I am taking the liberty, hopefully without getting my wrist slapped, of republishing a recent article that appeared on The Smithsonian Magazine website.

Simply because it offers some very interesting insights into the history of canines in The Americas.

Enjoy!

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European Dogs Devastated Indigenous American Pup Populations

Disease, cultural change wiped out pre-contact populations, leaving no trace of ancient dogs’ DNA in modern counterparts

A dog buried in Western Illinois 10,000 years ago is one of the oldest dogs known in the Americas, and the oldest dog burial in the world. These native American dogs were almost entirely wiped out when European colonists arrived. (Del Baston, courtesy of the Center for American Archeology)

By Meilan Solly, SMITHSONIAN.COM

The first humans to populate the Americas arrived from Siberia via the Bering land bridge around 16,000 years ago. Man’s best friend, the domesticated dog, didn’t arrive for another 6,000 years or so, crossing over just in time to avoid the land bridge’s collapse, but archaeological evidence suggests that the two species lived in harmony for thousands of years—at least until 1492, the year Columbus sailed the ocean blue.

According to a study published in Science on Thursday, “pre-contact” American dogs possessed a unique genetic signature derived not from the North American wolf, as previously thought, but from domesticated Siberian ancestors. Today, that singular genome has all but disappeared, eradicated by the 15th-century arrival of European settlers and their canine companions.

National Geographic’s Maya Wei-Haas explains that European dogs, like their human owners, probably carried diseases that pre-contact dogs were unequipped to fend off. The colonists preferred European breeds and discouraged their pets from mating with the native dogs, which study co-author Angela Perri, a zooarchaeologist at Durham University, says were viewed as “wild” and “vicious.”

“This study demonstrates that the history of humans is mirrored in our domestic animals,” Greger Larson, director of the Palaeo-BARN at Oxford and senior author of the study, said in a statement. “People in Europe and the Americas were genetically distinct, and so were their dogs. And just as indigenous people in the Americas were displaced by European colonists, the same is true of their dogs.”

To trace the story of these pre-contact dogs, researchers studied DNA found in the mitochondria of 71 North American and Siberian dog bones. The remains, which date from roughly 10,000 to 1,000 years ago, included those of the Koster dogs, a group of four domesticated canines discovered at a burial site in western Illinois during the 1970s. (A second study, newly published in pre-print server Biorxiv, further discusses these early dogs.) As Science’s David Grimm notes, the Koster pups lived about 10,000 years ago, making them the oldest known dogs in the Americas. Perri, referencing the animals’ small, slender stature, tells Grimm that “it wouldn’t be surprising if they were all used as hunting dogs.”

DNA analysis allowed the scientists to identify pre-contact dogs’ closest relatives: a group of dogs native to Zhokhov Island, a frigid Arctic site situated about 300 miles north of the Russian mainland. The Atlantic’s Ed Yong writes that these dogs were the first to be bred for a specific purpose, namely pulling their humans’ sleds.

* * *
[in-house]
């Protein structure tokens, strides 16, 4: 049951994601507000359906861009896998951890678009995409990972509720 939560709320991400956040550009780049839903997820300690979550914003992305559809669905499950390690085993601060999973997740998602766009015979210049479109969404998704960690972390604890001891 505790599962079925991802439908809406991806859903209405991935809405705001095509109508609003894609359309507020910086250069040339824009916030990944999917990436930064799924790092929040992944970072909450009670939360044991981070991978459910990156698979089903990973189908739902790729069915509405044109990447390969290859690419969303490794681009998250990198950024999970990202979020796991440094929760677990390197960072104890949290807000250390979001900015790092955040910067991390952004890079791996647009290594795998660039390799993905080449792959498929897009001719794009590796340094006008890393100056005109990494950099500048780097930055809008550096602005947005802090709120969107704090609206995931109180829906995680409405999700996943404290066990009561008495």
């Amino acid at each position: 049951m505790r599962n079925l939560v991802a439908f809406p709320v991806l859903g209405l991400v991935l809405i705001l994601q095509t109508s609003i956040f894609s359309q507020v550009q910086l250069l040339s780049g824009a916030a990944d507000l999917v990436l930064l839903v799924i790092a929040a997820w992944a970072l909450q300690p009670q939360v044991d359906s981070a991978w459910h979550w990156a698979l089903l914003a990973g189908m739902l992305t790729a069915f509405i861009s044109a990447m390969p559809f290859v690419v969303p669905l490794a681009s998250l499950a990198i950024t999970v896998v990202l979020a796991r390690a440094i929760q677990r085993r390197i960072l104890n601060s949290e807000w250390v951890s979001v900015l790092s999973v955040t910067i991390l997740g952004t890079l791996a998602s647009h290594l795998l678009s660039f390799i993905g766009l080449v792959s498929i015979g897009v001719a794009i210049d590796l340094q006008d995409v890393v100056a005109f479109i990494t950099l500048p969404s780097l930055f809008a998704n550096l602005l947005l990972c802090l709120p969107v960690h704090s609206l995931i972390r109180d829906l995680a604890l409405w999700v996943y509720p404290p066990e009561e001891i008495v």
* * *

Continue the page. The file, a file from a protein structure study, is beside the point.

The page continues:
In addition to shedding light on the first American dogs’ origins, the study offers insights on pre-contact dogs’ connections—or rather, lack of connections—with modern dogs. Researchers compared the 71 ancient genomes with DNA from more than 5,000 modern dogs, including breeds like chihuahuas and Carolina dogs, which are commonly thought to be descended from indigenous populations. The highest level of pre-contact DNA conclusively found in any of the modern dogs was four percent, a negligible result, the New York Times’ James Gorman reports.

The team’s findings suggest that modern American dogs are descended solely from Eurasian breeds introduced by European settlers. Perri tells Wei-Haas that the scientists expected to find evidence of interbreeding between the pre-contact pups and the new arrivals. Instead, they realized that the native dogs had virtually vanished.

“It is fascinating that a population of dogs that inhabited many parts of the Americas for thousands of years, and that was an integral part of so many Native American cultures, could have disappeared so rapidly,” Laurent Frantz, study co-author and evolutionary geneticist at Queen Mary University of London, said in a statement.

Oddly enough, scientists found that the closest surviving trace of pre-contact dogs’ DNA is found in a sexually transmitted canine cancer. The Los Angeles Times’ Deborah Netburn writes that the disease, known as canine transmissible venereal tumor, stems from the genetic mutation of a single North American dog that lived up to 8,225 years ago. The tumor cells spread through mating and carry a copy of that original DNA, allowing researchers to paint a clear picture of the “founding dog,” or patient zero.

Elaine Ostrander, chief of the cancer genetics and comparative genomics branch at the National Human Genome Research Institute, tells Wei-Haas, “It’s the world’s oldest continuously propagated cell line, which is really, really remarkable.”

………

Read more: https://www.smithsonianmag.com/smart-news/how-european-dogs-devastated-indigenous-american-pup-populations-180969561/#8bYPIFJtvBrqzb3I.99
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“This study demonstrates that the history of humans is mirrored in our domestic animals,”

Best not to go too far into that observation from Dr. Greger Larson!